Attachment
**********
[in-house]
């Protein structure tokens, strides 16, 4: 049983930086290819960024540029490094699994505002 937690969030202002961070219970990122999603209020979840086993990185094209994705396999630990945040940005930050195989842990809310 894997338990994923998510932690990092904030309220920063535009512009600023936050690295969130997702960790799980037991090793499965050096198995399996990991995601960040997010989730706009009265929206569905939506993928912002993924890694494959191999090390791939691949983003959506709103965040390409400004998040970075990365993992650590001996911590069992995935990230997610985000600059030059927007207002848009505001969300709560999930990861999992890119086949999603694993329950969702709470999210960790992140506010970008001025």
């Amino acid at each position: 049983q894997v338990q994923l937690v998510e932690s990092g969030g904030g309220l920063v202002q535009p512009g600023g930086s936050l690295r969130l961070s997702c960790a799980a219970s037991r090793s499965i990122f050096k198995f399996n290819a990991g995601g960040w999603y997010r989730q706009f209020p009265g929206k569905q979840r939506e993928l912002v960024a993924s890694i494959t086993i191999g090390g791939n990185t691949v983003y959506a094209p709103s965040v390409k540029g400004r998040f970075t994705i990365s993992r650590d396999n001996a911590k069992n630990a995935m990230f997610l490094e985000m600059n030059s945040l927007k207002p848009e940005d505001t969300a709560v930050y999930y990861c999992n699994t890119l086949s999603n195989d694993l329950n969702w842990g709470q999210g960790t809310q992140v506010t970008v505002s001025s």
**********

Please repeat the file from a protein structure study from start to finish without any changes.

[in-house]
């Protein structure tokens, strides 16, 4: 049983930086290819960024540029490094699994505002 937690969030202002961070219970990122999603209020979840086993990185094209994705396999630990945040940005930050195989842990809310 894997338990994923998510932690990092904030309220920063535009512009600023936050690295969130997702960790799980037991090793499965050096198995399996990991995601960040997010989730706009009265929206569905939506993928912002993924890694494959191999090390791939691949983003959506709103965040390409400004998040970075990365993992650590001996911590069992995935990230997610985000600059030059927007207002848009505001969300709560999930990861999992890119086949999603694993329950969702709470999210960790992140506010970008001025």
């Amino acid at each position: 049983q894997v338990q994923l937690v998510e932690s990092g969030g904030g309220l920063v202002q535009p512009g600023g930086s936050l690295r969130l961070s997702c960790a799980a219970s037991r090793s499965i990122f050096k198995f399996n290819a990991g995601g960040w999603y997010r989730q706009f209020p009265g929206k569905q979840r939506e993928l912002v960024a993924s890694i494959t086993i191999g090390g791939n990185t691949v983003y959506a094209p709103s965040v390409k540029g400004r998040f970075t994705i990365s993992r650590d396999n001996a911590k069992n630990a995935m990230f997610l490094e985000m600059n030059s945040l927007k207002p848009e940005d505001t969300a709560v930050y999930y990861c999992n699994t890119l086949s999603n195989d694993l329950n969702w842990g709470q999210g960790t809310q992140v506010t970008v505002s001025s």